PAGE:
Collaboration among students is a priority in today’s classrooms

The structure of the 21st-century classroom is optimized for small group instruction. SIGNAL FILE PHOTO

From the construction of classrooms to the adoption of curriculum, student collaboration is an increasingly emphasized aspect of education in school districts across the Santa Clarita Valley.

“It’s part of what we need to do to have students be 21st-century learners and be college and career ready,” said Kim Treddick, Sulphur Springs Union School District’s director of curriculum and instruction. “Students need to know how to communicate clearly and collaborate as a team because that is what they will be doing in their careers.”

Collaboration provides opportunity for children because every student has the chance to learn from others by asking questions and engaging in discussions that will help further their understanding of a concept, said Isa De Armas, assistant superintendent for curriculum and instruction in the Saugus Union School District. “It can look different class-to-class, but the premise is still the same.”

Take a walk around a class in any district and you’ll see that many of the classrooms are set up to foster small group instruction and allow for the easy maneuvering of desks and tables.

“We don’t want those rows anymore,” De Armas said. “Maybe when we went to school, but today the focus is on a growth mindset,” or the idea that students are learning from one another, have support from their peers and are getting opportunities for discussion.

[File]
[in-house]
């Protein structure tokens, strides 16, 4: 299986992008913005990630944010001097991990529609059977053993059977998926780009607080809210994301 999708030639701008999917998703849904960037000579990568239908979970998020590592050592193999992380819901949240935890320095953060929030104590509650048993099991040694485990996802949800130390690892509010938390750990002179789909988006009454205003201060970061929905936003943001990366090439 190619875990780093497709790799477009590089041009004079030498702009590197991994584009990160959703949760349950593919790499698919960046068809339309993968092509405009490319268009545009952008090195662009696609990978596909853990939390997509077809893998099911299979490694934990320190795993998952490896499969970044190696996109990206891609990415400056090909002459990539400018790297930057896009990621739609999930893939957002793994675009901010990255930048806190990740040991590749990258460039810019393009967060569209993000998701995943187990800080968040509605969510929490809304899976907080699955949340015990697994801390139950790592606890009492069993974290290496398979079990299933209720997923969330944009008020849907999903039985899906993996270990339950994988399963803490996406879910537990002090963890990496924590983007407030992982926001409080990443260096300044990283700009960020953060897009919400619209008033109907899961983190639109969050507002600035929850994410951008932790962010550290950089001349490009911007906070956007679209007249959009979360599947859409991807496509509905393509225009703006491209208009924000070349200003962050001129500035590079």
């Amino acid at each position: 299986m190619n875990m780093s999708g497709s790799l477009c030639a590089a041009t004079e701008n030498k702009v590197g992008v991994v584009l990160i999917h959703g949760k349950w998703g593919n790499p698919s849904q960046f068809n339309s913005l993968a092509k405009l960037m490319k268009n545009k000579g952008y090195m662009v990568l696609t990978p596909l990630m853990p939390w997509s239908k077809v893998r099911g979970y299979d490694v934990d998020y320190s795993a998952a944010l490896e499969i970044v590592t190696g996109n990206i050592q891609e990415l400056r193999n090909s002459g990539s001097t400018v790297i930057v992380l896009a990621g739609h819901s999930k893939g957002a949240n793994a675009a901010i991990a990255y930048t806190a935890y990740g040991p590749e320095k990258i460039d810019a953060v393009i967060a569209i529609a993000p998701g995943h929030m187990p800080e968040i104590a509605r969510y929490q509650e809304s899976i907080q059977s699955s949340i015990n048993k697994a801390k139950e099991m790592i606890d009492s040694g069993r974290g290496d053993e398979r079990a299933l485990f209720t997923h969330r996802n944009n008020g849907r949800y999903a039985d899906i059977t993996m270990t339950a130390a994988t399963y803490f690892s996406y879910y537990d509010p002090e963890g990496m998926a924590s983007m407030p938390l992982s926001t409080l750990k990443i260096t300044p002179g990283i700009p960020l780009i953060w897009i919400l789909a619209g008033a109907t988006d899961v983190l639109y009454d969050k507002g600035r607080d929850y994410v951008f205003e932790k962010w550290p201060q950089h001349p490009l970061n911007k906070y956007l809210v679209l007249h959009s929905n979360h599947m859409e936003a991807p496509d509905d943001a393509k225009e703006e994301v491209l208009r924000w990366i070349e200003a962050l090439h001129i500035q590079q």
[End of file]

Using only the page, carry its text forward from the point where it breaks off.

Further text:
The structure of the 21st-century classroom is optimized for small group instruction from the ground up, which is evident in the SUSD’s new science buildings that will include an “in and out component” to every science lab, said Magdy Abdalla, district director of facilities, construction and modernization. “Everything is geared towards the child’s learning experience, even furniture.”

Classrooms aren’t the only aspect of education being overhauled to support today’s learning techniques. The curriculum and methods in which it’s taught are changing as well.

Activities like Sulphur Springs’ summer GATE Academy allowed students to work in groups to construct mini turbine engines, stomp rockets and helicopters from manipulated PVC pipe, water bottles, skewers and other basic materials. Students also had to work together to plan a mission to Mars, Treddick said. This forced them to interact and explain the problems they expected to encounter before they brainstormed, debated and presented possible solutions to their peers.

Sulphur Springs also has iPads that allow students in transitional kindergarten through sixth grade to share documents, comment on and question other students’ work and collaborate on research projects, Treddick added.

It’s not as simple as telling children to go work in a group, De Armas said. “Students must have objectives that are clear and instruction that provides them with the strategies to have those rich discussions. Everything has to be very structured, so students know what they need to learn, how to act in the group and produce the task that’s being asked of them.”

Technology and collaboration aren’t new to the classroom, De Armas said. Districts have pushed the “4-Cs” creativity, collaboration, critical thinking and communication  since 21st century learning techniques became a priority for schools in the early 2000s.

“These are the skills that students need to have. Everything refers back to the 4-Cs, which is what’s needed for our students to be successful beyond the school years,” De Armas said. “It’s important to foster a collaborative spirit so students have the opportunity to express themselves and learn.”



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